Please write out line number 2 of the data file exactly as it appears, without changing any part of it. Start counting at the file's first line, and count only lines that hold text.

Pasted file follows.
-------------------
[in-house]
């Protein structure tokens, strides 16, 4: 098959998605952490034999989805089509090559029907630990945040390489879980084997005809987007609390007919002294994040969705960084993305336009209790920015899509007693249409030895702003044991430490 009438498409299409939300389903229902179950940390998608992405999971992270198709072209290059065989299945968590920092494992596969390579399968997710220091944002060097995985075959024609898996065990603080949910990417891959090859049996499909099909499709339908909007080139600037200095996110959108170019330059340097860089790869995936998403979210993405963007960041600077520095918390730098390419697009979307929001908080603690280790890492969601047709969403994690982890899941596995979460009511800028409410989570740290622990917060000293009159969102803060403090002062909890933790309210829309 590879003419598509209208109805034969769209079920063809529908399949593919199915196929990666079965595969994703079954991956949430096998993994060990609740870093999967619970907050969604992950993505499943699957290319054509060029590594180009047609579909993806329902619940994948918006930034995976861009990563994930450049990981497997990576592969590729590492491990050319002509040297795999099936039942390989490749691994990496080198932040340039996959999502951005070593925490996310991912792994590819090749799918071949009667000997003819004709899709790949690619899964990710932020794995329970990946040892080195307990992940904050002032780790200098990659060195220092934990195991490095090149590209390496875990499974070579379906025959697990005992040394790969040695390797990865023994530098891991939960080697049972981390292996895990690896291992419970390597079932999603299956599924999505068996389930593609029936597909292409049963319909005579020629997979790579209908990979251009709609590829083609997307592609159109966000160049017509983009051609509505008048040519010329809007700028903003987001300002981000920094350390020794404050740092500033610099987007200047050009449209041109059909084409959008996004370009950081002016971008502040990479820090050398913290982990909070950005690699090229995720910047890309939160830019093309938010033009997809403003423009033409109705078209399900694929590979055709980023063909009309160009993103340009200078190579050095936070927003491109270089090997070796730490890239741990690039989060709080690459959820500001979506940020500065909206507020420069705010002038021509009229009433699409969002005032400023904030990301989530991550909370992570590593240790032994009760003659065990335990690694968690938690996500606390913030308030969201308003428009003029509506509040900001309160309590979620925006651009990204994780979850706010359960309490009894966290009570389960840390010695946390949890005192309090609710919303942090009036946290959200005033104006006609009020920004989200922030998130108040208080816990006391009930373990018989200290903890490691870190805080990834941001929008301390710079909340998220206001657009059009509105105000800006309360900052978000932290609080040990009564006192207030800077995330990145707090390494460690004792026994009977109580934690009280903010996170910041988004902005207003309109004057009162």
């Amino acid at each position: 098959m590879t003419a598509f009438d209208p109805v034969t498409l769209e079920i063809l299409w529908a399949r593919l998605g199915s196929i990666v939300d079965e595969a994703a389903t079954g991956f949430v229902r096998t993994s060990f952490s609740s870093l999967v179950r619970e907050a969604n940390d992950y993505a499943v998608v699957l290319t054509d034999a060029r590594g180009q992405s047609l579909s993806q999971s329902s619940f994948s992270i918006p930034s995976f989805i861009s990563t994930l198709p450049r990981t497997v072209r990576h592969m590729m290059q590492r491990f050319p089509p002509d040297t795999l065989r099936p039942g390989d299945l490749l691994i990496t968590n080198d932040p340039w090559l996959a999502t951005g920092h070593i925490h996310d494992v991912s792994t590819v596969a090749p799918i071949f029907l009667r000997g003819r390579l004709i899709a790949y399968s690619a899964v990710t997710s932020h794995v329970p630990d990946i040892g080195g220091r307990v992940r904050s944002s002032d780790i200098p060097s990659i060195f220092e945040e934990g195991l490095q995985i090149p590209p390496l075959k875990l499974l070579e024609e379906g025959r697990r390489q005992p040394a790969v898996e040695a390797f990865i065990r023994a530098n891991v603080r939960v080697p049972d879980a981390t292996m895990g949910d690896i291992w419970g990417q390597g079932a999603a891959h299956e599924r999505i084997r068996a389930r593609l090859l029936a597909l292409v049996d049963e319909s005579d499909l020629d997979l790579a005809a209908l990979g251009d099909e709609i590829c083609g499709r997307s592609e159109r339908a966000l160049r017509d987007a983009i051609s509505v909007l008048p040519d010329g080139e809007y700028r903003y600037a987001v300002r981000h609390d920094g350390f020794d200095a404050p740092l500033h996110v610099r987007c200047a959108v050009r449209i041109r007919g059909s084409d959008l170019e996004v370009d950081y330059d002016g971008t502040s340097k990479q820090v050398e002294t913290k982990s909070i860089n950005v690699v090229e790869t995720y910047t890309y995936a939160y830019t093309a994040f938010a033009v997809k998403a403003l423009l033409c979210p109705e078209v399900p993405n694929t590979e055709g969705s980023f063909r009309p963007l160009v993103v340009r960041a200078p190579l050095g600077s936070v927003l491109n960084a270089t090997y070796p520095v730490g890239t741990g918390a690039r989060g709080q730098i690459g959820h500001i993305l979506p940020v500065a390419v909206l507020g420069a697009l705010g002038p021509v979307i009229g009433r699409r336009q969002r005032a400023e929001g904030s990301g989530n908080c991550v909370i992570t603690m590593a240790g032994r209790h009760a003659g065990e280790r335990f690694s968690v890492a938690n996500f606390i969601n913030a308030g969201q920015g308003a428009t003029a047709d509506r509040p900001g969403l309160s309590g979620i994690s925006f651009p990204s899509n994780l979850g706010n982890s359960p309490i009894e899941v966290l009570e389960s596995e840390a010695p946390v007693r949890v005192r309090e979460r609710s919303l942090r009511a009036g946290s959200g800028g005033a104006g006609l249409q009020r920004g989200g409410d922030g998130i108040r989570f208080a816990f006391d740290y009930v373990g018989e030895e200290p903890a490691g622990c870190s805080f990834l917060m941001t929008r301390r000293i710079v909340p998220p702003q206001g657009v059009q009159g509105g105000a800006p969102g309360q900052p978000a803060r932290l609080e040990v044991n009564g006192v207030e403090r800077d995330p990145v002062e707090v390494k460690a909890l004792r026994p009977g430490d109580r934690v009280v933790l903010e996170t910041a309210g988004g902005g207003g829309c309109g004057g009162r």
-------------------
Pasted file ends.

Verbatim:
């Protein structure tokens, strides 16, 4: 098959998605952490034999989805089509090559029907630990945040390489879980084997005809987007609390007919002294994040969705960084993305336009209790920015899509007693249409030895702003044991430490 009438498409299409939300389903229902179950940390998608992405999971992270198709072209290059065989299945968590920092494992596969390579399968997710220091944002060097995985075959024609898996065990603080949910990417891959090859049996499909099909499709339908909007080139600037200095996110959108170019330059340097860089790869995936998403979210993405963007960041600077520095918390730098390419697009979307929001908080603690280790890492969601047709969403994690982890899941596995979460009511800028409410989570740290622990917060000293009159969102803060403090002062909890933790309210829309 590879003419598509209208109805034969769209079920063809529908399949593919199915196929990666079965595969994703079954991956949430096998993994060990609740870093999967619970907050969604992950993505499943699957290319054509060029590594180009047609579909993806329902619940994948918006930034995976861009990563994930450049990981497997990576592969590729590492491990050319002509040297795999099936039942390989490749691994990496080198932040340039996959999502951005070593925490996310991912792994590819090749799918071949009667000997003819004709899709790949690619899964990710932020794995329970990946040892080195307990992940904050002032780790200098990659060195220092934990195991490095090149590209390496875990499974070579379906025959697990005992040394790969040695390797990865023994530098891991939960080697049972981390292996895990690896291992419970390597079932999603299956599924999505068996389930593609029936597909292409049963319909005579020629997979790579209908990979251009709609590829083609997307592609159109966000160049017509983009051609509505008048040519010329809007700028903003987001300002981000920094350390020794404050740092500033610099987007200047050009449209041109059909084409959008996004370009950081002016971008502040990479820090050398913290982990909070950005690699090229995720910047890309939160830019093309938010033009997809403003423009033409109705078209399900694929590979055709980023063909009309160009993103340009200078190579050095936070927003491109270089090997070796730490890239741990690039989060709080690459959820500001979506940020500065909206507020420069705010002038021509009229009433699409969002005032400023904030990301989530991550909370992570590593240790032994009760003659065990335990690694968690938690996500606390913030308030969201308003428009003029509506509040900001309160309590979620925006651009990204994780979850706010359960309490009894966290009570389960840390010695946390949890005192309090609710919303942090009036946290959200005033104006006609009020920004989200922030998130108040208080816990006391009930373990018989200290903890490691870190805080990834941001929008301390710079909340998220206001657009059009509105105000800006309360900052978000932290609080040990009564006192207030800077995330990145707090390494460690004792026994009977109580934690009280903010996170910041988004902005207003309109004057009162």